Have you noticed how handwriting is nearly if not completely obsolete? No one writes anything anymore by hand. We don’t even sign our own name. Everything is entered via keyboard or tap entry on an app.
That leads me to reading. Do we really read, or do we expect everything to be “streamed”?
Will reading become a lost artform?
Isn’t it a use it or lose it premise?
rĀthe® about its mobile app will support the activity in 2-minute increments to meet the modern age.
rĀthe® will be at the Oklahoma Book Festival on Saturday, September 21st! We’re extremely excited to have some of our amazing team members up there showcasing the power of publishing and reading with rĀthe™ .
The app launched only a few weeks ago now, and the process of finding new authors and readers has remained slow, yet steady. Book festivals are the ideal events to go to as it’s purely dedicated to readers and writers!
Remember the excitement of the book fairs that would come through your school when you were young? The feeling of awe from staring at the explosions of color and stories all around you (not to mention the frustration of forgetting to ask for money before you left for school). Most of all, the desire of wanting to have one of your books on one of those shiny book racks, enticing those that pass by it.
As writers and readers, we fantasize about spending a day with an excellent book and writing our very own. Yet, as we grow up, “reality” often appears before us as a perpetual excuse or obstacle in the way of this fantasy. That’s just it – others (or just as often, ourselves) refer to it as a “fantasy” – something magical, ethereal, and altogether unattainable. This is fundamentally false.
rĀthe™ ’s mission is to help writers become Authors and readers to read (especially in this distracted digital age). The feeling of hopelessness and anger and fear after staring in the face of rejection over and over is what we want to eliminate. If you write, we want you to publish it and find your audience. Every single person has an audience, and rĀthe™ finds that audience for you, so you can focus on the fantasy – writing.
Come to the book fair and learn more about rĀthe™ ’s magical, fantastical process and just how easy it is to start publishing your writing. Every writer needs to read, read, read. That’s why we make it easy to do that too – a little at a time.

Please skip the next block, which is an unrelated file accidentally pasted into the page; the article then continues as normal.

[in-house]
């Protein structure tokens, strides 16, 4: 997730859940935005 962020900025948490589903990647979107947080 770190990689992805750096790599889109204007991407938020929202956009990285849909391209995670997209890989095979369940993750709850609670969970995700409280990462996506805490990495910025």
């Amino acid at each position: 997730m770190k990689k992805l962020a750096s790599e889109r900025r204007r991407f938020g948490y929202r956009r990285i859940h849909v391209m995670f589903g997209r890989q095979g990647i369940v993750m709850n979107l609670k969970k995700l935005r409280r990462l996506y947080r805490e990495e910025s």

The Oklahoma Book Festival is in Oklahoma City in the Boathouse District from 9 a.m. to 6 p.m. The event is completely free to attend (no tickets needed!) and will feature over 100 authors from across the nation. Additionally, there will be panel discussions, presentations, crafts, poetry readings, book signings, food trucks, and more.
Check out okbookfest.org to learn more about it! rĀthe® – About it on the App Store
“What lesson are book publishers taking away from the controversy raised by American Dirt, Jeanine Cummins’ novel about a Mexican woman and her son seeking to cross the border? Will the furor change the way editors think about acquiring novels, or does the book’s sales success—it’s currently No. 2 on Amazon’s bestseller list—obviate those concerns? I asked several editors at Big Five houses (Hachette, Macmillan, Penguin Random House, Simon & Schuster, and HarperCollins)—all of whom only felt comfortable speaking candidly if they could remain anonymous—what went wrong in the publication of American Dirt, how it might have been avoided, and how the landscape has changed—if at all.”
All of us at rĀthe® mourn the passing of Mary Higgins Clark.
Her books inspired the founder to pursue her life’s dream of becoming a mystery novelist.
Thank you, Mary Higgins Clark, for leaving humanity the gift of your work.
Sleep well “My Pretty One”
“She became a world-renowned author writing about ‘nice people whose lives are invaded.’
Higgins Clark, a fixture on best-seller lists for decades whose more
than 50 novels earned her the sobriquet Queen of Suspense, died on
Friday in Naples, Fla. She was 92.
death was confirmed by her daughter Carol Higgins Clark, also a mystery
novelist. In addition to Naples, Ms. Higgins Clark had homes in Saddle
River, N.J., and Manhattan and on Cape Cod.
Higgins Clark, whose books have sold more than 100 million copies in
the United States alone, was still writing until recently, her daughter
said, and had a book published in November.
Legions of readers were addicted to her page-turners, which popped up on the market one after another. She wanted to create stories that would make a reader say: “This could be me. That could be my daughter. This could happen to us,” she told Marilyn Stasio in a 1997 interview in The New York Times.”
A romance novelist accused another writer of racism. The scandal is tearing the billion-dollar industry apart
To say the romance publishing industry is in upheaval right now would be an almost comical understatement. It’s more scandalized than a dowager countess finding her headstrong niece alone on the lap of a rakish duke. It’s more divided than a reluctant billionaire who has to choose between the family business and his love for a beautiful corporate rival.